Those persons who qualify for postrelease supervision will be on this new form of supervision for no longer than three years at which time they will be discharged from all supervision. Those on Postrelease Supervision will not be returned to prison for violations of their postrelease supervision conditions. Instead, they will be subject to a variety of other alternatives which will be known as "Community Based Punishment." Such punishment could include what will be called "Short-Term Flash Incarceration" which means that a technical violation could subject the offender to County Jail time of no more than seven days. Other forms of community-based punishment include: intensive community supervision; additional monetary restitution; work, training, or education in a furlough program; placement in a substance abuse treatment program, community service; random drug testing; or home detention with Global Positioning Satellite (GPS) monitoring.

Those who are released on and after July 1, 2011 and do not qualify for Postrelease supervision because they were convicted of violent or serious felonies as described above will remain under the jurisdiction of the CDCR and will not see any significant change in their parole conditions and parole revocation procedures.

Those who were already paroled prior to July 1, 2011 will remain under the jurisdiction of the CDCR because they were paroled before the new law took effect. Except that those who were not convicted of violent or serious felonies will have a chance to have their parole reviewed so long as they complete six months of continuous parole without any violations. If the person has not violated parole within six months, he or she will be recommended for Postrelease Supervision and subject to Postrelease Supervision as described in PC3450 through 3458. Those persons also paroled prior to July 1, 2001 but were convicted of serious and violent felonies as described above will remain on parole under the jurisdiction of the CDCR because they would not have qualified for Postrelease Supervision even if they had been paroled after the new law took effect.

California has until May 23, 2013 to comply with the release of 46,000 prisoners unless it requests a five year extension. The extension may be granted only if California satisfies necessary and appropriate preconditions designed to ensure that measures are taken to implement the release without delay. Because California has already relieved its prisons of 9,000 prisoners through out-of-state-transfers, it now has 37,000 more prisoners to address. After the United States Supreme Court had finished hearing oral arguments and was getting ready to issue its decision, California informed the Court that it was working on AB-109. California did not give the Court a specific number of prisoners that would be affected by AB-109. California only said that "thousands" would qualify under AB-109 to serve 3-years or less in a county jail and be released on Postrelease Supervision. California will eventually have to give a specific number of persons who will not end up in prison as a result of AB-109. Once California gives a specific number of persons affected by AB-109, it will then have to introduce more legislation in order to release more prisoners or prevent them from coming to prison. As of right now, no prisoner has been released, they have just been transferred to another state or prevented from ending up in prison.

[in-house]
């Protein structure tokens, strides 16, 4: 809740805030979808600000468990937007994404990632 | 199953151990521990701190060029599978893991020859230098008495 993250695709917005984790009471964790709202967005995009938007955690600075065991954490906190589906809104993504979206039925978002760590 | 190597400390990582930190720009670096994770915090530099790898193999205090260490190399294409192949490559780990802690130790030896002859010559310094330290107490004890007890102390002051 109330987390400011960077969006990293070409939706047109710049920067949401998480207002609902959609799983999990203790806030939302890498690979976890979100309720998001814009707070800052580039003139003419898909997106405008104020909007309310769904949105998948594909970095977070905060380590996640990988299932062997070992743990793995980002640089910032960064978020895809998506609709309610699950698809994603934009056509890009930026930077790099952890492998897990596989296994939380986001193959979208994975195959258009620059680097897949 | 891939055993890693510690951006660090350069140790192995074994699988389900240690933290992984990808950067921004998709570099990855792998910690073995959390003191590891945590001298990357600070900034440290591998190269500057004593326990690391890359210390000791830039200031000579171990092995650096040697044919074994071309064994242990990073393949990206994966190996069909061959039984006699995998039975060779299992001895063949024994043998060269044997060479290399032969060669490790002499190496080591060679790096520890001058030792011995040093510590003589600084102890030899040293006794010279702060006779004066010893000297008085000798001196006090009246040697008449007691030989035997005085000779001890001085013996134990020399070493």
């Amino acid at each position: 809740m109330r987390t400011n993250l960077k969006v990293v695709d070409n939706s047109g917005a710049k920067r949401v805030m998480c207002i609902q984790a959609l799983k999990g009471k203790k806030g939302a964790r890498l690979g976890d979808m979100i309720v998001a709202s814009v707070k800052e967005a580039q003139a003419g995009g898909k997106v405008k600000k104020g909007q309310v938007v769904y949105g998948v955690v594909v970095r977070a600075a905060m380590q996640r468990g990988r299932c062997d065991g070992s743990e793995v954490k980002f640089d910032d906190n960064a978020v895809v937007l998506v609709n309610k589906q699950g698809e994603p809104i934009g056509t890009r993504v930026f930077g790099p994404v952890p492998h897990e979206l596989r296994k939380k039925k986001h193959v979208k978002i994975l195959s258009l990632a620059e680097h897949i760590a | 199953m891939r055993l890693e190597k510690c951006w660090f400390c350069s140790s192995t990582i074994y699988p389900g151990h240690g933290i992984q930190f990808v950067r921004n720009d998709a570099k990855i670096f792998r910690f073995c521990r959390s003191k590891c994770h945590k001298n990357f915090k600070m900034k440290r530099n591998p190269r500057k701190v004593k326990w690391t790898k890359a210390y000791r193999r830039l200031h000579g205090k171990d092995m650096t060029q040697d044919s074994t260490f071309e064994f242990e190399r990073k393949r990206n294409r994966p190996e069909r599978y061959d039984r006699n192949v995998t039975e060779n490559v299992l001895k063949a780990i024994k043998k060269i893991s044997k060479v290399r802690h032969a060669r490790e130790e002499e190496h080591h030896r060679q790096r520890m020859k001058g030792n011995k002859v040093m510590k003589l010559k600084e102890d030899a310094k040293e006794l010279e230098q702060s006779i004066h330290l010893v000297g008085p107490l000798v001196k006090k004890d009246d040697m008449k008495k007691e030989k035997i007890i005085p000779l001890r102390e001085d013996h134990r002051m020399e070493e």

This is just a brief outline of what has recently taken place to address overcrowding in California. It is up to those of you who might be affected to do your own research into the information provided above. Because of space limitations, not every detail of the Court's order or Assembly Bill 109 could be described in detail. So if you did not qualify under AB-109, you might qualify for release under another change in the law in the near future. If you will not qualify for early release in the future, you should at least see some improvement in medical and mental health care which was the whole purpose of the population cap in the first place. So everyone should be affected one way or another. Good luck with your struggles.


MIM(Prisons) comments: This is a good overview of the new court ruling about health care and overcrowding in California prisons. While we hope that the net effect of this ruling is the release of some prisoners and prevention of locking up others, we're not optimistic that this will lead to any substantive changes. We have seen court rulings in the past about prison conditions, and as the pages of Under Lock and Key have documented, the Criminal Injustice System is very creative about worming their way out of restrictions to find new ways to oppress. The size of the California prison population represents job security and high wages for staff, and they will not give this up without a fight. It is a condemnation of the imperialist system that it enables people to profit off the torture and destruction of humyns. Only by ending imperialism overall will we be able to truly change the criminal injustice system. Until that time, we hope our comrades behind bars will find creative ways to use this court ruling to their advantage.